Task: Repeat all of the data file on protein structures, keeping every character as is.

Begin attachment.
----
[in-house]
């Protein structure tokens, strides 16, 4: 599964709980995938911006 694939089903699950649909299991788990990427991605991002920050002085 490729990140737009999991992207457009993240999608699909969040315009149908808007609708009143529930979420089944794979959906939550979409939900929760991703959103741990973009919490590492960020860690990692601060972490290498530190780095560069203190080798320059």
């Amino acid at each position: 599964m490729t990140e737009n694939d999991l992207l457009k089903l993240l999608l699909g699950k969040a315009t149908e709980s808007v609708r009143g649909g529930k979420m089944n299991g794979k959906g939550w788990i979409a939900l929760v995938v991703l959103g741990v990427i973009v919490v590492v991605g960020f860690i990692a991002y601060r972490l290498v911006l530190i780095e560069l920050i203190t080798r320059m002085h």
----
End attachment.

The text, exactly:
[in-house]
């Protein structure tokens, strides 16, 4: 599964709980995938911006 694939089903699950649909299991788990990427991605991002920050002085 490729990140737009999991992207457009993240999608699909969040315009149908808007609708009143529930979420089944794979959906939550979409939900929760991703959103741990973009919490590492960020860690990692601060972490290498530190780095560069203190080798320059």
């Amino acid at each position: 599964m490729t990140e737009n694939d999991l992207l457009k089903l993240l999608l699909g699950k969040a315009t149908e709980s808007v609708r009143g649909g529930k979420m089944n299991g794979k959906g939550w788990i979409a939900l929760v995938v991703l959103g741990v990427i973009v919490v590492v991605g960020f860690i990692a991002y601060r972490l290498v911006l530190i780095e560069l920050i203190t080798r320059m002085h």